What Next ?
BY STEPHEN LEACOCK.
THERE are certain people, of whom I am one, who have the peculiar gift of looking into the future. I believe it is often called " peering " into the future. But I don't need to " peer." I just look ; and the further I look the better I see.
This peculiar gift, which is technically called " prophetic vision," is one of the most unchallenged assets that any- one can possess. Provided it is kept well ahead of the present, say a hundred years in advance, it involves nothing of what we call, on my side of the Atlantic, a " come back."
I propose to exercise this gift now on behalf of the readers of the Spectator and to show to them the kind of world in which will be living, a few centuries on, the future readers of the Spectator, then swollen, of course, to an immeasurable multitude.
The judgments involved and the arguments pursued are so simple and so inevitable that no one can dissent from them.
To begin. We now live in a world in which talk and speech, pictures and sounds, flow easily to every corner of the globe. The Prince of Wales makes a broadcast address from London to Montreal ; the Chinese sit and blink at the pictures of the Belgian coronation ; and the pygmies of Equatorial Africa follow eagerly the fortunes of the American World Baseball Series. In other words we are now all talking to one another. For the first time in history there is a world inhabited by a human race.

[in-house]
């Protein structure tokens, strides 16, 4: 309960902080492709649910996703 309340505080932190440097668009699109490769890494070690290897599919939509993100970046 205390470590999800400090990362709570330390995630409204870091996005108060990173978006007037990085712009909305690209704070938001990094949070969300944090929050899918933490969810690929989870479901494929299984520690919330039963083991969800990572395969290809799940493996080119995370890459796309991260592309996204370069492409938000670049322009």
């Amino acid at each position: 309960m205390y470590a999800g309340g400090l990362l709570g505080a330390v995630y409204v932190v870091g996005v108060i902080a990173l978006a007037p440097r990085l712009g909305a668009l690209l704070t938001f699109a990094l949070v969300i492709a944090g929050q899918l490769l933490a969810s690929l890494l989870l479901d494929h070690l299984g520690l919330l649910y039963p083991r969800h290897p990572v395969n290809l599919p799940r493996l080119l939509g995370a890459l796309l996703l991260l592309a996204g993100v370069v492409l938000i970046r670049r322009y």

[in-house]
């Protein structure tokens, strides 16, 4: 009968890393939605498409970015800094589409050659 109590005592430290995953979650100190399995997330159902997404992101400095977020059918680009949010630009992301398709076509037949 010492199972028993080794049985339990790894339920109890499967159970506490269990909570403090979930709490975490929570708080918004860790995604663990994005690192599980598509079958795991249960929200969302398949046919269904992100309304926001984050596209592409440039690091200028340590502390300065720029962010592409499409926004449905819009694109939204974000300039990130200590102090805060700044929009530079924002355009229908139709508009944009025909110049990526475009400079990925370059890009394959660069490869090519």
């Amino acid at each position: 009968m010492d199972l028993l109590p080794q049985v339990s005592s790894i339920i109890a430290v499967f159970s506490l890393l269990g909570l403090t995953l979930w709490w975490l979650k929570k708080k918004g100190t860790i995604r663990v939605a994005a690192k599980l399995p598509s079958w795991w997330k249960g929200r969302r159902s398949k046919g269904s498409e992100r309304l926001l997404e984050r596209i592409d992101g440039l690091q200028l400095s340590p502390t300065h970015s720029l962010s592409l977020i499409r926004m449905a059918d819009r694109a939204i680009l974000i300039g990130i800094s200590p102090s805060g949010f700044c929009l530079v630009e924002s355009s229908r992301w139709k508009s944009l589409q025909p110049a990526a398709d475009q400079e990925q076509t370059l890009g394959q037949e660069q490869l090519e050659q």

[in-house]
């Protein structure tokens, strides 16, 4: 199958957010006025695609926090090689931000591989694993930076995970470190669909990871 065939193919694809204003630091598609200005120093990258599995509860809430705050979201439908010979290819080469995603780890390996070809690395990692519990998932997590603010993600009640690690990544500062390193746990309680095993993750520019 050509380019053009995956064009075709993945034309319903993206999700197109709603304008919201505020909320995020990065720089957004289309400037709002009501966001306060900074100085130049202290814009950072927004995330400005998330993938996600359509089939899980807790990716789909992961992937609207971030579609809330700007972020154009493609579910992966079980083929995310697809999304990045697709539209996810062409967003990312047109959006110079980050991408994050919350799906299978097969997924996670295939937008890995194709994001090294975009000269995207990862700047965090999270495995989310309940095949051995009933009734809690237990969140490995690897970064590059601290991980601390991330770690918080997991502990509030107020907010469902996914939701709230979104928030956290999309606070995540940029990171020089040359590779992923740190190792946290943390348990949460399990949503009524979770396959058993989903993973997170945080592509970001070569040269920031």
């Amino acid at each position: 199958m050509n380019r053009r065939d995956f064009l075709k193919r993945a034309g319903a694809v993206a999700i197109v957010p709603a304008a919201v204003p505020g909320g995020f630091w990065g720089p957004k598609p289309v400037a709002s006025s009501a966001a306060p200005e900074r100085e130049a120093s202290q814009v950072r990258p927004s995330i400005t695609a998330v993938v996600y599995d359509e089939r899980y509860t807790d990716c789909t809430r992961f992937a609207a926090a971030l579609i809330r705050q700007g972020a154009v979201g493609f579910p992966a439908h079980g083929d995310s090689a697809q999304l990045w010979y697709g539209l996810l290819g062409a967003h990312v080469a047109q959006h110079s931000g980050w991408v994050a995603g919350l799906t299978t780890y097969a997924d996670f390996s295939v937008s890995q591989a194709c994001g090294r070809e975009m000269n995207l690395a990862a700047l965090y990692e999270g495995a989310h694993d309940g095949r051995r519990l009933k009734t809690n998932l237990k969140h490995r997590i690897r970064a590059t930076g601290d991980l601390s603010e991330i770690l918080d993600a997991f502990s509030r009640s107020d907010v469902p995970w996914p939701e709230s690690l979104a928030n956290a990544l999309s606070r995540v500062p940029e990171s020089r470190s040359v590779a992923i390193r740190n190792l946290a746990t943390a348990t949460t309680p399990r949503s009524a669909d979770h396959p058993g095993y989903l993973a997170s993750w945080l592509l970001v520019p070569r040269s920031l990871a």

In such circumstances all the world gets the same general idea at the same time. All the world thinks intensely about the same thing in the same way. The pygmies are just as worried over the collapse of the Stock Exchange as we are : they lost a year's corn cobs in it.